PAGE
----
Cheney: YouTube video highlights teen’s activism

Tyler Oakley, left, and Aaron Mounts lead a town hall discussion on May 10. Footage from the town hall is included in a video that Oakley, a YouTube celebrity, recently released.

By Sam Jack

CHENEY – Recent Cheney High School graduate Aaron Mounts’ efforts to start a GSA (gender/sexuality alliance) club at his school were the focus of a video feature from well-known YouTube personality Tyler Oakley.

Oakley published the video June 26, and by noon Monday it had been viewed more than 71,000 times.

“Having a safe space to be yourself is vital, especially in a place like middle or high school, where young people are just trying to find their identities among bullies, cliques and social norms,” Oakley said in the video. “Today, many schools have a GSA club that allows LGBTQ-plus students and their allies to meet, make friends and discuss issues tied to their unique identities.”

Mounts came out as gay in middle school, and he started advocating for a GSA club at Cheney High School after observing a lack of resources and support during his freshman year, he said in the video.

Cheney High School’s policy was and continues to be that only “curricular” clubs such as Spanish Club, Art Club and Scholars Bowl can meet on campus during school hours. Mounts argues that a GSA should be allowed to meet during school because it addresses issues that are particular to the school setting, such as bullying and emotional security among students.

Two Cheney High School teachers – art teacher Shawny Montgomery and English/communications teacher Ann Asbury – appeared in the video, offering support and saying that they would be willing to sponsor a GSA.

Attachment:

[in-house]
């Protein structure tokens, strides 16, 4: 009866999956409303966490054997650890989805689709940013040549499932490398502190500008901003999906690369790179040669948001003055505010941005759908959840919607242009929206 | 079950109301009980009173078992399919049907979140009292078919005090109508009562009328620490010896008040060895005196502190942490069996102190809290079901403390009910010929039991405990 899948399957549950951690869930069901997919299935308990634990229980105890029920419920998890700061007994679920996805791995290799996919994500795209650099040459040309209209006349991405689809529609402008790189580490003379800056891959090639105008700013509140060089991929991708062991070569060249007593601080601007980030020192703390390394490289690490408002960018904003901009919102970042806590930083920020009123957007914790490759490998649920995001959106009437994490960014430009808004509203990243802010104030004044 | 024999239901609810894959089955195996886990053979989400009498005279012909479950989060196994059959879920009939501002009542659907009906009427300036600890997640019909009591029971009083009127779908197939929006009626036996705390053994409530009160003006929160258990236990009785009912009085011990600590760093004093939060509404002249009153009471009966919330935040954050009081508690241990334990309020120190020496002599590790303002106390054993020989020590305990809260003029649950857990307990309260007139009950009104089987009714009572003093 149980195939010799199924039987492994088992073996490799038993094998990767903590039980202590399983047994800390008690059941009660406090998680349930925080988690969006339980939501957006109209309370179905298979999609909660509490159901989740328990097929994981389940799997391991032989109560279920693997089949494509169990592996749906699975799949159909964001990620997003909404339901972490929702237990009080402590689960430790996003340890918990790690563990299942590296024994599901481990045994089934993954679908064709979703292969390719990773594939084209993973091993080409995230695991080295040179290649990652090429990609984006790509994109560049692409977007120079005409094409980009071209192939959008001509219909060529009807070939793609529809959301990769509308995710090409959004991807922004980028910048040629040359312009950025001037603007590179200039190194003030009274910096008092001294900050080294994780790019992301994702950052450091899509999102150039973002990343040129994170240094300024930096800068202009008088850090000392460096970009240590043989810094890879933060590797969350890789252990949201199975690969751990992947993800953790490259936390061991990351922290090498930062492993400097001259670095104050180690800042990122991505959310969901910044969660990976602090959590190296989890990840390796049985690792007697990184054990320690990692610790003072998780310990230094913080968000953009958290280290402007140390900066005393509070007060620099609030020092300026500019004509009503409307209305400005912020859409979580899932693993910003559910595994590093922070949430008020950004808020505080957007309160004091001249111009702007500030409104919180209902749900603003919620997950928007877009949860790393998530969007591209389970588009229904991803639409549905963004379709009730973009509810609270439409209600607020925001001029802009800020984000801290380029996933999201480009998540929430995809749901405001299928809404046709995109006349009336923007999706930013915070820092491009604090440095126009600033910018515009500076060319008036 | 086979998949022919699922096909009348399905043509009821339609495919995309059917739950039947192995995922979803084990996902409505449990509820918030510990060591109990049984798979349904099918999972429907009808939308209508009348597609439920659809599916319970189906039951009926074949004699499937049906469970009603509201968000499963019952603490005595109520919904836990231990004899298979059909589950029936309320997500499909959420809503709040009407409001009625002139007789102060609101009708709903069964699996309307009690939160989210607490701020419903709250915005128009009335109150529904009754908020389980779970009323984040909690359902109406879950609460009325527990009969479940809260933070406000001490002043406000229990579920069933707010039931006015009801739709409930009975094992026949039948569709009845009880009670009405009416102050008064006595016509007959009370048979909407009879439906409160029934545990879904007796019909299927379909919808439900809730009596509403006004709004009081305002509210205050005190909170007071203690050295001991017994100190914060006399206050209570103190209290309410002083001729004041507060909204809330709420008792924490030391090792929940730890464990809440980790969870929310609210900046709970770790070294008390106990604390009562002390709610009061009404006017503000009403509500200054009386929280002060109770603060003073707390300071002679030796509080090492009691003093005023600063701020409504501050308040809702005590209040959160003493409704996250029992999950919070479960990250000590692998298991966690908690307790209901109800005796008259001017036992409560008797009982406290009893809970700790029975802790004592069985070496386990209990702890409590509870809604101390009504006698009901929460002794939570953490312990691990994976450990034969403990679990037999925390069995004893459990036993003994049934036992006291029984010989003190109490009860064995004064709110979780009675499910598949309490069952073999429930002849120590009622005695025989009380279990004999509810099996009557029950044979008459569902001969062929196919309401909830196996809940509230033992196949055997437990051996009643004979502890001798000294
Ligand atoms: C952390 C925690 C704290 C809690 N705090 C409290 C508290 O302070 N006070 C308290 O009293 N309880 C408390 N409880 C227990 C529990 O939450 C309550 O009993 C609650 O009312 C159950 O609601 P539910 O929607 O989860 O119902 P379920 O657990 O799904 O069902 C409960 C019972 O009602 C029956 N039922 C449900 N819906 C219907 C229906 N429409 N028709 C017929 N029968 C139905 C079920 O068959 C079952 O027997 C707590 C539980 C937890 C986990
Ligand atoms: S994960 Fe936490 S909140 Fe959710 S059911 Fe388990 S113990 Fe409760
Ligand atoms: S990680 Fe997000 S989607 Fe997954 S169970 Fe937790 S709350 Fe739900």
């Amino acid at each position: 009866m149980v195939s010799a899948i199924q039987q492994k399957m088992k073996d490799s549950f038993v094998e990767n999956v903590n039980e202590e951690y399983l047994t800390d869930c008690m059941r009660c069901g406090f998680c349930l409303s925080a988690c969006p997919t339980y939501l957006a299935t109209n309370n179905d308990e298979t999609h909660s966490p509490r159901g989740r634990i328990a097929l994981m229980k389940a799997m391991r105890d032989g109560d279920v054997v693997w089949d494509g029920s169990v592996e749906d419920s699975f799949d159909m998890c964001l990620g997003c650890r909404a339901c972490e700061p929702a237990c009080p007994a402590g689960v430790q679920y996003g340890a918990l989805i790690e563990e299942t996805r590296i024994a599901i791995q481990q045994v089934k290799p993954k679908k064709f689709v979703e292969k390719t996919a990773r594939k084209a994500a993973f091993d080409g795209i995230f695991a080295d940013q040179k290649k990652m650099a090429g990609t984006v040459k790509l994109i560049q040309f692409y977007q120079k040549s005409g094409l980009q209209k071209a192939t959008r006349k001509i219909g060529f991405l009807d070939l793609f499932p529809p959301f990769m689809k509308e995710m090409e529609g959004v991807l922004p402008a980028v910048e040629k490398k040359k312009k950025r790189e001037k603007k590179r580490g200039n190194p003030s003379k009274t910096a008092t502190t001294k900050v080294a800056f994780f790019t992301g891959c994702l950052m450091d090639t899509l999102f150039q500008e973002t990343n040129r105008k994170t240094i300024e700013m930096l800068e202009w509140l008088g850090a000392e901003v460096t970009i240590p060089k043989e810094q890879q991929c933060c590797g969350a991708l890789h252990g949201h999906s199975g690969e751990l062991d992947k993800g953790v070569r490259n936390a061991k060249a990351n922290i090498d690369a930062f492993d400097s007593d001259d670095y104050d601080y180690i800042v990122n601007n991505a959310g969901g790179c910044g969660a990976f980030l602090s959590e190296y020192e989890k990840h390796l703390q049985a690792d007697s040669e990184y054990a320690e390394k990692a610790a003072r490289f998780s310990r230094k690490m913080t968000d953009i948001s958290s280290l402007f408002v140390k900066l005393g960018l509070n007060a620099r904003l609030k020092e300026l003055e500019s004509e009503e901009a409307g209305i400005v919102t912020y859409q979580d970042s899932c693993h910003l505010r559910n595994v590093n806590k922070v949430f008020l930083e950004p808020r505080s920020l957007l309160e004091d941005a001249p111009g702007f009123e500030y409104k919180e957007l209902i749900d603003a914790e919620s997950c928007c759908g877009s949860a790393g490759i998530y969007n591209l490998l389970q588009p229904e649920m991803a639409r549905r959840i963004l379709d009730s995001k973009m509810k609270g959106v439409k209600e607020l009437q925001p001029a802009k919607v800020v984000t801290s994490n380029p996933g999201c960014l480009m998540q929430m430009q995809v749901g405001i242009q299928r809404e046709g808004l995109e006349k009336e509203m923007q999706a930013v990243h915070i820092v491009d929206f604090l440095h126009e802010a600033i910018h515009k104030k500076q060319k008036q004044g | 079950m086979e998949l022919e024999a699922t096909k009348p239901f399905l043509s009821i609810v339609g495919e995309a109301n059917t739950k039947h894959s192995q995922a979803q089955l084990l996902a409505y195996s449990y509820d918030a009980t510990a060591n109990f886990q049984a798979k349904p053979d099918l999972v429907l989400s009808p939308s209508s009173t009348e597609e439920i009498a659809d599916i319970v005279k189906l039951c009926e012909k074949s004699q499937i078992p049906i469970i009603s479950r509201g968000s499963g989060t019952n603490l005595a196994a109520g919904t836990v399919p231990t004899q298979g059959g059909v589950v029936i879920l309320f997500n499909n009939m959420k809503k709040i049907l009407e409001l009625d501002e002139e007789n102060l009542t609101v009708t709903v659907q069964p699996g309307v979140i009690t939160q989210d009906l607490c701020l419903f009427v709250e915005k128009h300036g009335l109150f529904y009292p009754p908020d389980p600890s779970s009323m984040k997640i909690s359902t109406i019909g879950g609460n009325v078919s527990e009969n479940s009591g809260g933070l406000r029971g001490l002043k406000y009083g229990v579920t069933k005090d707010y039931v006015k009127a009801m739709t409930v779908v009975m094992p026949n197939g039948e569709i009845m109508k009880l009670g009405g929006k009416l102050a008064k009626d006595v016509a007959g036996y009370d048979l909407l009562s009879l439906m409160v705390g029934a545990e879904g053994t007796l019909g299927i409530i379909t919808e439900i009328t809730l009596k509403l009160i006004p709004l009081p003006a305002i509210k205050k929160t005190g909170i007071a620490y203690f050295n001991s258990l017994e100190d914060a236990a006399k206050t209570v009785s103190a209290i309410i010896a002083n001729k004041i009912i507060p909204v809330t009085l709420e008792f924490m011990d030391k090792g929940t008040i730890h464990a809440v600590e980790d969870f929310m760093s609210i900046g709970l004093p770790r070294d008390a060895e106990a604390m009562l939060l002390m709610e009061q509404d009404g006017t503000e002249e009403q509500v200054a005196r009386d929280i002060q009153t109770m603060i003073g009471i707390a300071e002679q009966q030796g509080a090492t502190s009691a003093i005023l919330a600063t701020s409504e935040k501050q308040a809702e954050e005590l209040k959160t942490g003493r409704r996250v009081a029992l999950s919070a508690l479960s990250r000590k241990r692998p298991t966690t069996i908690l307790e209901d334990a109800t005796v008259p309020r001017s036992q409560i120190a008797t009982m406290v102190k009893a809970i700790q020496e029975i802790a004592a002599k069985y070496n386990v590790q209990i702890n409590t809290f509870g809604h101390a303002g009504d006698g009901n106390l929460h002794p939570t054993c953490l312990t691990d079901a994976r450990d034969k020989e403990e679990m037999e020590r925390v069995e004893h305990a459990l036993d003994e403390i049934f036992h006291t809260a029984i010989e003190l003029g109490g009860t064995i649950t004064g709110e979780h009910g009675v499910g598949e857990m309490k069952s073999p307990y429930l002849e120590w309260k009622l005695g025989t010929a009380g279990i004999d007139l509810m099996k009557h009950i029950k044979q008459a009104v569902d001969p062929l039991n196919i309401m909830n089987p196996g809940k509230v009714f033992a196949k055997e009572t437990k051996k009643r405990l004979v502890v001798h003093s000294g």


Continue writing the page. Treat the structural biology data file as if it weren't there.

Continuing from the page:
Editor’s note: This story first appeared in the July 5 print edition of The Times-Sentinel. To see local stories like this sooner, and to get all your community news, subscribe to The Times-Sentinel. Call 316-540-0500 today to get next week’s paper delivered to your home.

“As adults, we have a responsibility to help these kids,” Asbury said. “With anything, (whether) a sponsorship of a group or in our classrooms, you’re pushing them to be independent, but we have to be the ones to give them the help so they’re not afraid.”

Cheney High School principal Greg Rosenhagen said in the video that he doesn’t view CHS as “a threatening place to come to.”

“I think what I see on a daily basis is acceptance with everybody. I don’t see labels on people to where that group can’t do that, or can’t associate here, or whatever,” Rosenhagen said.

Having seen the finished video, Mounts said he did not think Rosenhagen was being intentionally negative, but he wishes there could be more recognition among school leaders that bullying and exclusion of LGBT students is an ongoing issue.

“My hope is that they can institute policies that do help LGBT students, and all students who are bullied at our school,” Mounts said. “Recognizing the problem is the first step, so I really want the school to recognize the issue and start to take action.”

After Rosenhagen viewed the video, he said that he did not have much to add to what he said in it.

“My overlying thing is that I really appreciate our students, Aaron included, who are receptive and tolerant of other diversity groups or of people who aren’t exactly like them,” Rosenhagen said. “That goes for our staff, too. They lend an ear when concerns are brought about. I think it’s a really good environment within our building, and I have students and staff to credit for that.”

Oakley’s video also shows Mounts and classmates holding a GSA organizing meeting at Cheney Lanes, and it includes footage from a public town hall meeting that was held in a barn near Cheney.

“The adults of Cheney should stand up, that are in support of LGBTQ, so that the kids in Cheney that want to come out can put a name and a face,” Cheney resident Tanya Shryock said during the town hall. “They’ll see us in stores or at concerts. So, if you guys would, stand up with me and say, ‘Yes, this is who we are.’”

Adult allies at the meeting stood up. Oakley said he found that encouraging. “I’m so inspired by how many people came out and participated and spoke up, showing that they want to make this place better.”

Mounts, son of Travis Mounts, and of Jessica Mounts and Jeff Conley, will attend Wichita State University in the fall and plans to major in political science.

To view the YouTube video, visit